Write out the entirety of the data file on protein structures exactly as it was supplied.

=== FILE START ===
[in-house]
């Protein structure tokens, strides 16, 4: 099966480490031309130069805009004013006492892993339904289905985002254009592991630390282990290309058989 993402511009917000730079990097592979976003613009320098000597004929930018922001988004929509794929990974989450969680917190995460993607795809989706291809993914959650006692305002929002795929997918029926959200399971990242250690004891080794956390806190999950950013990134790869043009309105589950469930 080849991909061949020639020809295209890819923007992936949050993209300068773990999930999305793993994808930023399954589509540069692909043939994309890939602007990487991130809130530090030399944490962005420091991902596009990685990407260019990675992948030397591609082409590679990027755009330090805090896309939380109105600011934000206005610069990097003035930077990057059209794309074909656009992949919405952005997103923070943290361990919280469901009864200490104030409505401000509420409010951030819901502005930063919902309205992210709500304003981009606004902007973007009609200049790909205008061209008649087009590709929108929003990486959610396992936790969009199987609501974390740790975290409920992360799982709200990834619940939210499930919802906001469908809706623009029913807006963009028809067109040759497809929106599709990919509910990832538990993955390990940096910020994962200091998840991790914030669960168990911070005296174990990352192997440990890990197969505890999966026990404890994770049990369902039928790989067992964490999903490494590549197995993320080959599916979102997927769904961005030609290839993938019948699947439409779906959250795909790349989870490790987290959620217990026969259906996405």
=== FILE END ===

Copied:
[in-house]
């Protein structure tokens, strides 16, 4: 099966480490031309130069805009004013006492892993339904289905985002254009592991630390282990290309058989 993402511009917000730079990097592979976003613009320098000597004929930018922001988004929509794929990974989450969680917190995460993607795809989706291809993914959650006692305002929002795929997918029926959200399971990242250690004891080794956390806190999950950013990134790869043009309105589950469930 080849991909061949020639020809295209890819923007992936949050993209300068773990999930999305793993994808930023399954589509540069692909043939994309890939602007990487991130809130530090030399944490962005420091991902596009990685990407260019990675992948030397591609082409590679990027755009330090805090896309939380109105600011934000206005610069990097003035930077990057059209794309074909656009992949919405952005997103923070943290361990919280469901009864200490104030409505401000509420409010951030819901502005930063919902309205992210709500304003981009606004902007973007009609200049790909205008061209008649087009590709929108929003990486959610396992936790969009199987609501974390740790975290409920992360799982709200990834619940939210499930919802906001469908809706623009029913807006963009028809067109040759497809929106599709990919509910990832538990993955390990940096910020994962200091998840991790914030669960168990911070005296174990990352192997440990890990197969505890999966026990404890994770049990369902039928790989067992964490999903490494590549197995993320080959599916979102997927769904961005030609290839993938019948699947439409779906959250795909790349989870490790987290959620217990026969259906996405």